The final extension of this mobility movement within the business processes of state and local government is two fold. The swell of the BYOD movement as well as the need to supplement that movement with mobile security is all underpinned by the increased ability to perform, meet expectations. I called this section Government Makes House Calls because it’s not a focus around a particular piece of technology. Rather, it’s the movement towards mobility as a whole that will manifest itself through various technological components and reimagine the cell phone and tablet device as instruments of mass production, like Batman’s utility belt. It’s a top down movement, as evidenced by Indiana’s trial of iPads in the legislature, seen here.

In 2012 we’ll see agencies go paperless (or paper reduced) by equipping personnel with mobile applications to complete customized forms and files directly from the mobile device. That information will be sent directly to back office systems. The incorporation of 4G HSPA+ and LTE technology can make those tasks as fast as or faster than a traditional internet connection. Geotagging photos, equipping vehicles with asset tracking devices, allowing workers to clock in and out remotely and arming those workers with secure access to the work they need from anywhere means an office without walls. It also means that government makes house calls, whether that’s checking on elderly citizens or children, wildlife biologists tagging species movement or agents inspecting gas pumps, the tools are there and you will see states get creative in their adoption.

4. Mobile Access to Citizen Services

App it up! The feds are already doing it. Seriously, can you believe it?  Individual agencies of the Federal Government have over 80 apps available (find them all here). Now that doesn’t make them all useful, some are (Spanish translator or helpful guides to Smithsonian exhibits) and some aren’t (MEanderthal, really?).  Even if the execution leaves something to be desired, the goal is noble.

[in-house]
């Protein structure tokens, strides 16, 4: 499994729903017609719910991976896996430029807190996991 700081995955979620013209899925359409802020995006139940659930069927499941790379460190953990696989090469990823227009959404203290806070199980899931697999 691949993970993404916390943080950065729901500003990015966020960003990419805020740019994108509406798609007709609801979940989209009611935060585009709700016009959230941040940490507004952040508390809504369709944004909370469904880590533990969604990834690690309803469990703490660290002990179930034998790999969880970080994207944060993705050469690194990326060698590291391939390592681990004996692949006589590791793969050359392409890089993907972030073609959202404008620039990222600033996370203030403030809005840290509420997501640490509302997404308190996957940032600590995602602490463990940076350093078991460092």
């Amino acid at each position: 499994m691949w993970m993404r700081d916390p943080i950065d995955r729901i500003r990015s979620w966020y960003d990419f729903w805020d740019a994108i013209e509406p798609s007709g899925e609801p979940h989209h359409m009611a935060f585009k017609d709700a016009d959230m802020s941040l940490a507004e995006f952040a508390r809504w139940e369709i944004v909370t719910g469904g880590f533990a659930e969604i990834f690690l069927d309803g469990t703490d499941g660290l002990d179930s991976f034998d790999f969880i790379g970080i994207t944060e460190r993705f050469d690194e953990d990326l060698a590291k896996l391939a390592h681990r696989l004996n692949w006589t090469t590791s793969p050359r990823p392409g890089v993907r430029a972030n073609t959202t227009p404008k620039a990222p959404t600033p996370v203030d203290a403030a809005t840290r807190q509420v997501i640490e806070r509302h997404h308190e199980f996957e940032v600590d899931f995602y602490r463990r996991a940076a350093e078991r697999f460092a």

This continuing trend of self service in government is going to be key going forward. Mobilizing citizen services is the next evolutionary leap from the brick-and-mortar mentality to the self-service online option. The drive to cut costs and more efficiently leverage resources had the hoped-for but unplanned side effect of increasing responsiveness of citizen services as well as creating a better perception of customer service. Imagine what having access to those same services from a mobile optimized website or a direct application on smart phones could do.

What makes this trend so compelling for state and local government, even more so than federal, is the old adage that the government closest to the people, governs best. When it comes to truly providing day-to-day service that burden, the strain on resources, personnel and execution, all falls back to the states and the locals.

In the end, that’s what it’s all about—providing better services to citizens. Driving to cut costs and improve the delivery of citizen services simultaneously is a tough proposition at best. BYOD and mobile security are means to an end. They don’t mean a lot without that significant end—better  service. That’s where these next technological trends directly impact. The kinds of technology that reduce overall operating expenses, streamline operations, and make employees more productive, all for the sake of the citizen, that’s where state and local government are headed. It’s impossible to say for certain what the future holds but when this baby reaches 88 miles per hour, you’re going to see some serious stuff.

So what do you think? How do you see mobility helping state and local governments better serve constituents?  Do you have any examples of something working particularly well? We’d love to hear from you with your comments.